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considering any efforts that we can make to overcome the problem. All of this will be backed by local partnership services.

I hope, therefore, that Members of the Committee agree—I certainly believe it—that the department is making the most extensive efforts possible to ensure that those pensioners who are entitled to it see for the first time a reward for their own savings which would otherwise be lost in the generosity of our MIG payments. I am sure that the Committee will recognise that we are reaching out in ways that are unprecedented.

Lord Hodgson of Astley Abbotts: Before the Minister sits down, will she confirm the number of additional staff? Did I hear a figure of 800? Will that be sufficient to cover the 5 million people who will be entitled to this benefit and provide the service that has been referred to?

Baroness Hollis of Heigham: Yes. At present, the minimum income guarantee is on a weekly means-tested basis. In future, that element of pension credit will be assessed only every five years.

Lord Skelmersdale: Before the noble Baroness, Lady Barker, decides what to do about the amendment—I am sure that the answer will be to withdraw it—perhaps I may ask the Minister a question. She said that many of the investigations and much of the "commerce" between the department, pensions offices and individual potential claimants will be by telephone. Does she realise that for many people on many occasions the use of the telephone is a very frustrating exercise? Will ringback be available?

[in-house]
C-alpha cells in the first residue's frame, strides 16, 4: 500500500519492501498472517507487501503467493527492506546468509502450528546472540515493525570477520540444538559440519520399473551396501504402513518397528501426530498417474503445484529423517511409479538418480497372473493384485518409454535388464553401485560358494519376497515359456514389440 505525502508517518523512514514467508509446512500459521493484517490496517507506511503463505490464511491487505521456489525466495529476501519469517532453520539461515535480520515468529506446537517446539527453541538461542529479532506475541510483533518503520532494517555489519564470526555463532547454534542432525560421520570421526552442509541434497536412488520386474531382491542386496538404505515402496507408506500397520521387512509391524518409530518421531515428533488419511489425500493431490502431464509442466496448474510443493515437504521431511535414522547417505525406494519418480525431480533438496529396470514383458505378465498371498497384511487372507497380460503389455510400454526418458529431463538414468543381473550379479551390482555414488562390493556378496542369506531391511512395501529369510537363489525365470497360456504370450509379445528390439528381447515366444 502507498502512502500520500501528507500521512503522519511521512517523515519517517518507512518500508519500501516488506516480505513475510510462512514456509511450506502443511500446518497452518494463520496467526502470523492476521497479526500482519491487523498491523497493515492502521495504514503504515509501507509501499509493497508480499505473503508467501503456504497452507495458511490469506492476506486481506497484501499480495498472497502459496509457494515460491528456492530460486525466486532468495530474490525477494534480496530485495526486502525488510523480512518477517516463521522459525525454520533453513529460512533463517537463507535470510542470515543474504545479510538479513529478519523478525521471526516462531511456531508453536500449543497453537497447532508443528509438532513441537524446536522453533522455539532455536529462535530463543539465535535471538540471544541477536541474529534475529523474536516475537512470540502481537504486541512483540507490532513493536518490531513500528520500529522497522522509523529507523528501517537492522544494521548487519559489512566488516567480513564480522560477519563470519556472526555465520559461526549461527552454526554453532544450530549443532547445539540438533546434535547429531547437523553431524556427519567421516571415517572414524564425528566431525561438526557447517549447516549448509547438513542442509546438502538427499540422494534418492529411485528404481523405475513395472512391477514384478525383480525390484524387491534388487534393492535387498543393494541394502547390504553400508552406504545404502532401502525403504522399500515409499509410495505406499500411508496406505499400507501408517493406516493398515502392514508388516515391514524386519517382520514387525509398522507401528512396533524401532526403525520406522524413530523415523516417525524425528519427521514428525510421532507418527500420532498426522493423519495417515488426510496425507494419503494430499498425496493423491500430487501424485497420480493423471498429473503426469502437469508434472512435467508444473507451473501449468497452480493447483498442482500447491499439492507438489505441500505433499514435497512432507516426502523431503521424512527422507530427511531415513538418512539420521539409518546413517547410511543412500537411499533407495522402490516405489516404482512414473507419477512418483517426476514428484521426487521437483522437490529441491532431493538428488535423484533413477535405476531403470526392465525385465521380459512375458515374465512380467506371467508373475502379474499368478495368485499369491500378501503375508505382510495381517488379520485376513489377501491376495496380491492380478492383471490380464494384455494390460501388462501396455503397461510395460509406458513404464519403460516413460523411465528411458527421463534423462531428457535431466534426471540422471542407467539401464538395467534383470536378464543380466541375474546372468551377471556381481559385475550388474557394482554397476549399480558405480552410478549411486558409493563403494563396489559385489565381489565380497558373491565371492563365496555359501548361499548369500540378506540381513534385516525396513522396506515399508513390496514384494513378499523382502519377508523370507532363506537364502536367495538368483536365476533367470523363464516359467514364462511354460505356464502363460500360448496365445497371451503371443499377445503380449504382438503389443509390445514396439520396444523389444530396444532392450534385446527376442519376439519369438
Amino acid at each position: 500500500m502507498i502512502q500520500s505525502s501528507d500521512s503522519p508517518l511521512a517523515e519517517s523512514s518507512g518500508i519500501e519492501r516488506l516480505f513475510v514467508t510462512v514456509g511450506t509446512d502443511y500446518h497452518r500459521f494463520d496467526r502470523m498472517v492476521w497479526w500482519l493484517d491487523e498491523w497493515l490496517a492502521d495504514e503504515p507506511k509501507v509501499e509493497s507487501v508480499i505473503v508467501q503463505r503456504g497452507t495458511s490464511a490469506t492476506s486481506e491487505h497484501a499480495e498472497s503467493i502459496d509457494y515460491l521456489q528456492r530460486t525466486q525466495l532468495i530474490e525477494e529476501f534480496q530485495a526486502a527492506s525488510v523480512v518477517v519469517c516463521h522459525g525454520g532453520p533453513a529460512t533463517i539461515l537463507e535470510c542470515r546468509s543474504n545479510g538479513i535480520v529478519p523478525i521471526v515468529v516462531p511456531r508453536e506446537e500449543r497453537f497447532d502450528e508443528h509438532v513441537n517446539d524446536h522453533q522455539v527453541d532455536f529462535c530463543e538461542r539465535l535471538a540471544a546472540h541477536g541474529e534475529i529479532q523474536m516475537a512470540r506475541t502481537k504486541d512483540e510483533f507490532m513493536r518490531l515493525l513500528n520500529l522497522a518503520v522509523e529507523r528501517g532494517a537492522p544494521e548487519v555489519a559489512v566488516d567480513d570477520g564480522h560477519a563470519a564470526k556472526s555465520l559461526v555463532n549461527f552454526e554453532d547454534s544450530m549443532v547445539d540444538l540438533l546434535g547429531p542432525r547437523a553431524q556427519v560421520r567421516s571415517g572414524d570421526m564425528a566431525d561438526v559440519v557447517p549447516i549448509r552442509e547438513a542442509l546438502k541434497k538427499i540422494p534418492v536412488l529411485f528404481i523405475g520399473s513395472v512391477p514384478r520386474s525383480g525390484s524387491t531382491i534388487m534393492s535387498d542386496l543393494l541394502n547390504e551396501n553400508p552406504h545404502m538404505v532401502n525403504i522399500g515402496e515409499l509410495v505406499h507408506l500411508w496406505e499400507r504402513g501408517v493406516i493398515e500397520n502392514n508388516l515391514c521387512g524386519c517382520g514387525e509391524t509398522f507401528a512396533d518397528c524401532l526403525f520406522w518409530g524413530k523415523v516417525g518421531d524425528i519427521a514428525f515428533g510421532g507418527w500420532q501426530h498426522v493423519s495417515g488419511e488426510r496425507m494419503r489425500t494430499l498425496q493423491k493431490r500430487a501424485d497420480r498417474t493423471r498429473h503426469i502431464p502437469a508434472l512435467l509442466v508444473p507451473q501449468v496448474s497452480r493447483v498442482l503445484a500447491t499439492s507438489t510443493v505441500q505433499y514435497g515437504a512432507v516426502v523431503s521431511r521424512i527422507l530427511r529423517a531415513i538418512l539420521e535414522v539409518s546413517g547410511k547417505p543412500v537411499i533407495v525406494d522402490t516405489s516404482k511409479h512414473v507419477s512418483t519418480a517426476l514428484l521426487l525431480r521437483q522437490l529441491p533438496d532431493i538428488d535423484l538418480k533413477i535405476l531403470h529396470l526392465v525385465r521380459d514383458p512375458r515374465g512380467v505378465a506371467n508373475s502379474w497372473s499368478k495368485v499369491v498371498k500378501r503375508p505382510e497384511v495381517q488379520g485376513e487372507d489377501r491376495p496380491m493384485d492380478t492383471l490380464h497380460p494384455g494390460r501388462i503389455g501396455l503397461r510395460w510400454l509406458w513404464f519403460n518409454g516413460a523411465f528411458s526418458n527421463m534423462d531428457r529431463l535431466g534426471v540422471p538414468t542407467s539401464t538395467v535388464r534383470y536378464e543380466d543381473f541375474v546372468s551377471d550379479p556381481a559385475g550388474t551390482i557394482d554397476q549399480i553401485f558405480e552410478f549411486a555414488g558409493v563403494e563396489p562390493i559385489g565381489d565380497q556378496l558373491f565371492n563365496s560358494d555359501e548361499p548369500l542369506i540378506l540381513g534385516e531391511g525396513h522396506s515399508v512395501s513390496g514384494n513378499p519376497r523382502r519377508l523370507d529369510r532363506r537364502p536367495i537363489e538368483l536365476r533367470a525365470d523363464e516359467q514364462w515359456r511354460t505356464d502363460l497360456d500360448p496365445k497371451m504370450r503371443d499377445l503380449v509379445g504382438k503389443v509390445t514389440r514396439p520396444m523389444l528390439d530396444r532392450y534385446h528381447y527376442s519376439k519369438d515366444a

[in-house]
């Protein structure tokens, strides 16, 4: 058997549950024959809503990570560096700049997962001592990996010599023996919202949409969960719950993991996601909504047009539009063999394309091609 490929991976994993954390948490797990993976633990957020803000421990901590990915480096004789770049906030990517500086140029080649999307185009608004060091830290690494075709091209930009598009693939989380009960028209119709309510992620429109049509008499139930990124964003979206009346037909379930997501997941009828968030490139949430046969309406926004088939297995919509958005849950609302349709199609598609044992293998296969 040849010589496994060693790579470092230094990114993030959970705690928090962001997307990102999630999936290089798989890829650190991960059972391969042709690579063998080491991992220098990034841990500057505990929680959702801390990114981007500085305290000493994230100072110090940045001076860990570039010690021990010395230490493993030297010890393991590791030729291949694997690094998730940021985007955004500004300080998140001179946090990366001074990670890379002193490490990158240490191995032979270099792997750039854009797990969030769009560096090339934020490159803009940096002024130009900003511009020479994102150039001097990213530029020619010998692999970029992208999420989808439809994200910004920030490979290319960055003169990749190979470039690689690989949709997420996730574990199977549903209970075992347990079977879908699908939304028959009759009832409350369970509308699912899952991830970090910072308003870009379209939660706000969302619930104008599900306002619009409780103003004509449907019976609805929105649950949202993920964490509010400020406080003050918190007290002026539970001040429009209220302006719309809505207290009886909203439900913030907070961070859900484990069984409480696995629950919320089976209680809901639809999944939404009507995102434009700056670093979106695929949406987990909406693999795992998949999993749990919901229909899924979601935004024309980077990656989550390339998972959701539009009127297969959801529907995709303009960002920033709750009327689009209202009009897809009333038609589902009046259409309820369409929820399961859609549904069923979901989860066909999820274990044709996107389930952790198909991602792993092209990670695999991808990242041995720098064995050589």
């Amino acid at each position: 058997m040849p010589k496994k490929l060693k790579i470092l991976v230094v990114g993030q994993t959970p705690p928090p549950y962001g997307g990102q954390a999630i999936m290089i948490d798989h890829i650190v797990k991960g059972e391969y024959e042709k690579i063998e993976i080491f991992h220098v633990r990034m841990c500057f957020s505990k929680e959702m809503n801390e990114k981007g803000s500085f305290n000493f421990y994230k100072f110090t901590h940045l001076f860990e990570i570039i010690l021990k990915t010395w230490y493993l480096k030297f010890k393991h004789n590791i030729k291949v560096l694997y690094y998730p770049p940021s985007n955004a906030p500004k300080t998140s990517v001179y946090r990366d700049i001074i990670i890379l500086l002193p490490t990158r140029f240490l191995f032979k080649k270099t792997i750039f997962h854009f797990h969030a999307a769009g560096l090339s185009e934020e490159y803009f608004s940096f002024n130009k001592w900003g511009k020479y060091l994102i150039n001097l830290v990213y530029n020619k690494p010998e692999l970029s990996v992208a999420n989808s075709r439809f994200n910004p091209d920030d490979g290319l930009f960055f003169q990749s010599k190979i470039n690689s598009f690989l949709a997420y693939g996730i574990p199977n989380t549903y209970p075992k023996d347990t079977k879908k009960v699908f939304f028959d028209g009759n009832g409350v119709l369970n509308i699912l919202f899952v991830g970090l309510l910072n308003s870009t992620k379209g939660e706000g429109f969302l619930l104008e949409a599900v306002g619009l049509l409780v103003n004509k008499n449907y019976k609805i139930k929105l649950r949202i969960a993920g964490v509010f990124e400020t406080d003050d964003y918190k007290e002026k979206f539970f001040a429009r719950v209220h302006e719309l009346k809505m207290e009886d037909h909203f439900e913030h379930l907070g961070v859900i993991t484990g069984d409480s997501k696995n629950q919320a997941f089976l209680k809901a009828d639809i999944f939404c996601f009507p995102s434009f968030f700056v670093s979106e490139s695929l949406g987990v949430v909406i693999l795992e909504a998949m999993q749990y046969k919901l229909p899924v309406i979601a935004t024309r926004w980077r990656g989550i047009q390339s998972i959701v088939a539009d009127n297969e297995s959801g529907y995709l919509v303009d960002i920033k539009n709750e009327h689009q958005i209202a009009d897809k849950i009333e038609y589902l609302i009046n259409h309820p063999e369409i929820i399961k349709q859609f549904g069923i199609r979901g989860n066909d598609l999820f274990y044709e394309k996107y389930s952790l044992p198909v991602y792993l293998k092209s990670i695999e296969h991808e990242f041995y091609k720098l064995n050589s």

Baroness Hollis of Heigham: I am delighted to welcome the noble Lord, Lord Skelmersdale, to our deliberations. I thought I was missing something. It is very nice to see him. I do not have a clue about ringback. All I can say is that it was quite a shock to me, when dealing with the Child Support Agency, that that number was among the 10 family-friendly numbers on which a discount was available. I shall see whether the same applies to the Pension Service.

Lord Higgins: Will there be toll free numbers?

Baroness Hollis of Heigham: I believe so. If I am wrong, I shall inform Members of the Committee when we next discuss the issue.

Baroness Barker: I begin by thanking the noble Lord, Lord Higgins, for his correction. I believe that I made an error. However, I was not alone in doing so. Others have come to the same conclusion about the Government's figures regarding take-up. I realise that an unprecedented number of noble Lords are present to hang on my every word. I shall endeavour to be as brief and succinct as possible.

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I hear what the Minister says about the ways in which the Pension Service will work, and in particular the ways in which it will work at local level. I decline to say too much about the detail as I do not wish to stray into areas where I have a conflict of interest.

The Minister used the word "entitlement". Based on the Government's previous research on income support, the more a benefit is seen as an entitlement, the higher the claims are. The way in which the Pension Service operates must reflect "entitlement". If it does not, it is an expensive and wasteful exercise.

I could stray into a number of other areas, but I shall not. However, I want to raise a point about language and about black and ethnic minority elders. I should like to know whether we are talking about 800 full-time staff.